When a householder short-pays his or her migrant helper or gardener and gets away with it, that illustrates to the children of the household (and all their friends) that “the law” protects the strong and not the weak. When the householder arranges for the migrant to be deported for asking too persistently for the back wages, it reinforces the message. Muggers and burglars often don’t move in the same social circles as deportation officials, but they understand the principle involved.

Disrespect for the law exists at all high levels of our society as well as at the lowest levels. Some members of the latter go out and mug strangers for a living; some members of the former stay in their offices and mug their sponsors for a more comfortable lifestyle. The principle’s the same, isn’t it? So come on. Let’s not pretend that our rebellious youth invented crime in Cayman. Let their elders set a better example for them.

Also, let’s not hold it against our youth for being bored. Here’s an idea for our new rulers to consider: give all school-leavers a thousand bucks and a backpack, and ship them off to Europe for a year. The experience would prove to them that they could cope with life even where their birthright entitlement didn’t count.

When they came back – those who did come back – they would compete on truly equal terms with expats for local jobs. No glass ceilings for them. They would have found and dealt with enough challenges to last them a lifetime, without shooting anybody.

You can’t beat that for a deal.

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  1. Anonymous says:

    Your argument is spot on Gordon, but apart from the backpack and 1000 bucks do you have any more viable solutions??

    How about each company doing business here with 5 or more work permits educate a Caymanian child (not achild of Cayman) who must make and maintain a 3.0 GPA or above.

    How about this young person returning to work during the summers for this same business for nominal salary if any at all.

    How about this business employing this Caymanian upon their return and mentoring them to fill a position held by one of their permit holders?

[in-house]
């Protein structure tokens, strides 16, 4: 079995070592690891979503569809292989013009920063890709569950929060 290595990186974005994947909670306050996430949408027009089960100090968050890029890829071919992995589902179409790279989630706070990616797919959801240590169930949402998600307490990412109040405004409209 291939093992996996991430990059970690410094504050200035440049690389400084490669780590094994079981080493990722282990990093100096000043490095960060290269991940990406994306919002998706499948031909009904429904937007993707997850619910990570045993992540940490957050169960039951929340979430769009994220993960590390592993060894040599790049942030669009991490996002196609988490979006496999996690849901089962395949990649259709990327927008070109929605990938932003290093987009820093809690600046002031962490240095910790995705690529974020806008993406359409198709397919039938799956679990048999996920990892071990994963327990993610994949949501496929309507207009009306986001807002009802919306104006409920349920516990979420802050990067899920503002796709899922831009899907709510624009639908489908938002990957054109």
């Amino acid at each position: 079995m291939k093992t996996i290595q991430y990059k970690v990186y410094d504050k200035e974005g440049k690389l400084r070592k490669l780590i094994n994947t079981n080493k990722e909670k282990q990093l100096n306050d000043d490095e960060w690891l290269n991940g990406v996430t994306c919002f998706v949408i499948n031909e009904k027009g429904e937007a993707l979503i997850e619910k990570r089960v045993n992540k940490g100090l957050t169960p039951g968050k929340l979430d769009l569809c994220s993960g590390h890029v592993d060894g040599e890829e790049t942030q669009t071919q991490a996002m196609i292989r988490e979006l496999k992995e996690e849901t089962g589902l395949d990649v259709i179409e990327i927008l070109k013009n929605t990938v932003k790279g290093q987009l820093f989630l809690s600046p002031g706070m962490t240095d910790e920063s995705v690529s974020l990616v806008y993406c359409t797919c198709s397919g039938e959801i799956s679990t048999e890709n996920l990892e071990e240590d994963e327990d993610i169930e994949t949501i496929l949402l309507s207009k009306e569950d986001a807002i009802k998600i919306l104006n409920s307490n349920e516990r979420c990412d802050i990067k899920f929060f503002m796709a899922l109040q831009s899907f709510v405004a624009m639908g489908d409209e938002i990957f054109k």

Not exactly a new idea but it would be a breath of fresh air if it was implemented.

    Until companies have more "skin in the game" with respect to investment in Caymanian human capital, Caymanians will be always be sidelined; Case in point is the difficulty of law graduates not being able to find articling positions among local firms.

    • Anonymous says:

      "who must make and maintain a 3.0 GPA or above" 

      I would agree with you, but you also must realize that is less than 10% of children in school (high school and community college).

      "nominal salary if any at all"
      Again I would agree with you, but how many people have offered to work for free (or nearly free) at their place of choice and been turned away?  Very few if any ever I would suspect.

      The real solution is two fold.  First you must take away the entitlement mentality (yes it does exist for some, but not all Caymanians).  Second, once the first is accomplished, the business must make it a part of the work contract.  However, that business must use what the expat says about the potential employee, and it should not be guaranteed. 

      What would be more useful is to give a "bonus" to those expats that train a Caymanian to take their place.  Afterall, if a formal education takes 4 years of not working (no income), and a cost to government of lets say $20,000 CI, why not offer the expat $10,000 CI (half the cost of the education) if they successfully train a Caymanian to take their post.  Seems logical to me and helpful to the Caymanian (they are not trained) and to the expat (they have a bonus and have done a good deed).  Thoughts?


  2. Curious George says: